Picture it: Burien, Wash., Christmas circa 1960; one huge, plate-glass dining-room window screaming for decoration; three pre-teens in need of doing something to keep their home...

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Picture it: Burien, Wash., Christmas circa 1960; one huge, plate-glass dining-room window screaming for decoration; three pre-teens in need of doing something to keep their home from being the only one in the neighborhood without some semblance of the season’s festivities. And the usual holiday pressure from the good sisters of Notre Dame de Namur, our teachers at St. Francis of Assisi Elementary School, who reminded us each year that this was a time the Lord had made — even though He hadn’t been born yet. Read: The decorations had to be Catholic.

Enter Mom. She brings home a do-it-yourself, stained-glass-window kit. It would be ours to do with what we would.

Mind you, a kit in those days spelled instant disaster in our household. None of us ever read directions. We don’t to this day. In Italian, this is called testa dura, or hard head.

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We had no time for the step-by-step. We had to get cracking.

First problem: The stained-glass window wasn’t really glass. It was a large sheet of oil paper onto which the outline of the Holy Family (that’s Jesus, Mary and Joseph) had been stamped. We were to color between the lines and then oil it with baby oil. That magical ingredient (the oil in oil paper) would make it stained-glass-like.

We managed to accomplish this without too much damage to Mom’s special dining tablecloth.

Next, we needed to attach the “stained glass” to the window.

Our next problem surfaced: The “stained glass” was about a foot short, on each of its four sides, of covering the dining-room window. We discovered this when we affixed said piece to the window then ran outside to see what it looked like.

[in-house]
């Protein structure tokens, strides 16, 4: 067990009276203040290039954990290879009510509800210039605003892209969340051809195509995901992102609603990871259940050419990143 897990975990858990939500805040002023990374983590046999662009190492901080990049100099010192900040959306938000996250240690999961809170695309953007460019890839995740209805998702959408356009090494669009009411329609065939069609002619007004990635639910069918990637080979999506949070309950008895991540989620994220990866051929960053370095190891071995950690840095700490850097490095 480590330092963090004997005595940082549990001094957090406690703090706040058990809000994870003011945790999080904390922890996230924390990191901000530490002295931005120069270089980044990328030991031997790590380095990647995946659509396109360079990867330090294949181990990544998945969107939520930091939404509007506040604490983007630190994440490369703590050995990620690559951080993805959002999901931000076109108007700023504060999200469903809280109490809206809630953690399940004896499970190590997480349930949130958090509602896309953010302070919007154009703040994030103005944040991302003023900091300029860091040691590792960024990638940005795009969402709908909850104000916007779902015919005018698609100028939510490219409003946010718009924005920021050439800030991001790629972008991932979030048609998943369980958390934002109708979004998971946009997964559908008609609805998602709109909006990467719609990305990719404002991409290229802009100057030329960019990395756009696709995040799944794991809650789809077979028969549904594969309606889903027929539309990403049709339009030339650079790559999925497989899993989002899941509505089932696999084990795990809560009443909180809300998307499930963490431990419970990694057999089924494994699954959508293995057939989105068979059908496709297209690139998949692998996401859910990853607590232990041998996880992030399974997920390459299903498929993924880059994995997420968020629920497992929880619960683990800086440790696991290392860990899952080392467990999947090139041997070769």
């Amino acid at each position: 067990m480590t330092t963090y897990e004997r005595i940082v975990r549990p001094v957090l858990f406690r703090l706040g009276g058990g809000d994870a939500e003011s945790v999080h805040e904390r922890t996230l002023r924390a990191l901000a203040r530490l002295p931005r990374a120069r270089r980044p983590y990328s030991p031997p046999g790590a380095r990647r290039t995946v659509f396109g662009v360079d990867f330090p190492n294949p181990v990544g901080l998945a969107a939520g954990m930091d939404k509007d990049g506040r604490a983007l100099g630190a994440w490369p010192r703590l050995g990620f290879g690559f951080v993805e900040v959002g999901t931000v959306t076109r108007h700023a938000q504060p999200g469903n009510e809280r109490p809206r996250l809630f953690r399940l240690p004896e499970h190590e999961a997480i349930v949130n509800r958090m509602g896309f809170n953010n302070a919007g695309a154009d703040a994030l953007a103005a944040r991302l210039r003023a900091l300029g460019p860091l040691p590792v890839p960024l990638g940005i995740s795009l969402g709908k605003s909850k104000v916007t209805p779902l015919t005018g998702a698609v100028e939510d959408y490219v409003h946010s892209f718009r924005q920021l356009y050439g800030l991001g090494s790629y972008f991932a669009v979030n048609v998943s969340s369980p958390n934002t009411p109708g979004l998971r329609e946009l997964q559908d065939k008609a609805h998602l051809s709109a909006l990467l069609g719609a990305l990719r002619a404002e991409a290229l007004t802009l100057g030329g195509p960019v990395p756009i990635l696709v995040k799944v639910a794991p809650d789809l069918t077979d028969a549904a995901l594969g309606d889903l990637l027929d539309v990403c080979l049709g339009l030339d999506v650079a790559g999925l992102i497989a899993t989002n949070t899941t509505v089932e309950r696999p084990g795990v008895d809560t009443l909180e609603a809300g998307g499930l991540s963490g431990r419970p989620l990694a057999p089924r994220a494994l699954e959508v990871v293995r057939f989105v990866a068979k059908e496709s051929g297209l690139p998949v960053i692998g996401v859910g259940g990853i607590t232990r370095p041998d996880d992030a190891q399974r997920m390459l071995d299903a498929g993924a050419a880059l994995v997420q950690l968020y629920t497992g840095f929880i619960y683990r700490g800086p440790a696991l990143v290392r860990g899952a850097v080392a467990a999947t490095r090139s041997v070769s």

What we noticed right off the bat was that any viewer would focus on the side views of diners on one side, our strange parakeet and his cage on the other, diners’ knees and our dog Mittens’ head in the bottom vacancy, and hair (if anyone stood up from the table) along the top.

Remedy? Spray-on snow. Mom to the rescue again. She returned from the grocery store with a can of the mixture that looked a lot like popcorn ceiling when sprayed on, smelled like something the Nuclear Regulatory Agency would hesitate to bury at Hanford and that stuck to everything. Including Mom’s new curtains.

But we persevered and covered up the naked edges.

We ran outside again. That is when we discovered we had the wrong side of our masterpiece facing the street. You couldn’t see anything. It was dark. It was impermeable. The Holy Family had gone missing — just as the directions said they would if you weren’t paying attention.

We raced inside. We turned it around. That’s when we discovered that when you ripped off tape, the snow came with it. We had holes everywhere.

We persevered, reattached our family, added the last of the spray, which meant huge blobs of snow in the offending places, and ran outside again.

It was crooked. We repeated the step above. We still didn’t like it.

Lights! We needed lights. Good ol’ Mom went to the basement and hauled out what had to be, in those years, the first set of miniature lights ever made. That was before the era of “when one light burns out, the rest stay lit.” That also was before solid-state circuitry.

And it also was before we realized that Scotch Tape doesn’t really hold rubber cord to plaster walls. Well, it does for a couple of minutes, if you’re lucky.

We ran outside. We smiled — until the lights attached to the top of the window fell off. We fixed that, then watched the tape on Joseph’s side of the family detach itself and reattach itself to the oddly cherubic face of a barnyard cow as his portion of the stained-glass window came undone. That’s when we also discovered that tape doesn’t stick long to oily surfaces.

As I recall, it was about that time that my dad got in on the act, shouting at us in Italian phrases that I suspect had much more to do with our mental capacities and us constantly leaving the front door open rather than some kindly, Old World phraseology directed at the Holy Family.

Joseph drooped a few more times that season. The lights worked when they wanted to. The parakeet and the dog never did get over being robbed of their ability to watch the world go by.

But we had our window. Our status in the neighborhood had been secured. And I got an “A” on an essay I wrote about it. The nuns were happy.

Terry Tazioli: ttazioli@seattletimes.com or 206-464-2224